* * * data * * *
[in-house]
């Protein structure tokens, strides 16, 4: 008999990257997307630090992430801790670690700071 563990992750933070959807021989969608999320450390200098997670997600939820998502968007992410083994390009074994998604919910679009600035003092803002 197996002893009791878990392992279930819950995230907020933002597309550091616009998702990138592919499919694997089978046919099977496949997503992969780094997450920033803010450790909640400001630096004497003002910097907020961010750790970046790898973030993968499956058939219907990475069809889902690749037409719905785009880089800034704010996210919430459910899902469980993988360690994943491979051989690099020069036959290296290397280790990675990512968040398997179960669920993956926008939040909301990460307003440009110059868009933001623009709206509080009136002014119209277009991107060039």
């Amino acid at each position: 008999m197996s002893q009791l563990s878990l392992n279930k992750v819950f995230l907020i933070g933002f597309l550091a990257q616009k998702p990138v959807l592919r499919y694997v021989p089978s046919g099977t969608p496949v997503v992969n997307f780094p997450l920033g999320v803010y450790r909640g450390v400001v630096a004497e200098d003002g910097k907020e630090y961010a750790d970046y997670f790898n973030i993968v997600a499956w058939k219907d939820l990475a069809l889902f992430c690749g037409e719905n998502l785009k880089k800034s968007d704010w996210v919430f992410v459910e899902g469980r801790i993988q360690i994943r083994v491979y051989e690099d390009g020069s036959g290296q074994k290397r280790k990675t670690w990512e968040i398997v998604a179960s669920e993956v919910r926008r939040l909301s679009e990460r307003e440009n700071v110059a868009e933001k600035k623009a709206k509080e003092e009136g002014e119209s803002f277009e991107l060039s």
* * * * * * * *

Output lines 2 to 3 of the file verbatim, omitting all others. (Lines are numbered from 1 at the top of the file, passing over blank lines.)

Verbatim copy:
């Protein structure tokens, strides 16, 4: 008999990257997307630090992430801790670690700071 563990992750933070959807021989969608999320450390200098997670997600939820998502968007992410083994390009074994998604919910679009600035003092803002 197996002893009791878990392992279930819950995230907020933002597309550091616009998702990138592919499919694997089978046919099977496949997503992969780094997450920033803010450790909640400001630096004497003002910097907020961010750790970046790898973030993968499956058939219907990475069809889902690749037409719905785009880089800034704010996210919430459910899902469980993988360690994943491979051989690099020069036959290296290397280790990675990512968040398997179960669920993956926008939040909301990460307003440009110059868009933001623009709206509080009136002014119209277009991107060039």
């Amino acid at each position: 008999m197996s002893q009791l563990s878990l392992n279930k992750v819950f995230l907020i933070g933002f597309l550091a990257q616009k998702p990138v959807l592919r499919y694997v021989p089978s046919g099977t969608p496949v997503v992969n997307f780094p997450l920033g999320v803010y450790r909640g450390v400001v630096a004497e200098d003002g910097k907020e630090y961010a750790d970046y997670f790898n973030i993968v997600a499956w058939k219907d939820l990475a069809l889902f992430c690749g037409e719905n998502l785009k880089k800034s968007d704010w996210v919430f992410v459910e899902g469980r801790i993988q360690i994943r083994v491979y051989e690099d390009g020069s036959g290296q074994k290397r280790k990675t670690w990512e968040i398997v998604a179960s669920e993956v919910r926008r939040l909301s679009e990460r307003e440009n700071v110059a868009e933001k600035k623009a709206k509080e003092e009136g002014e119209s803002f277009e991107l060039s």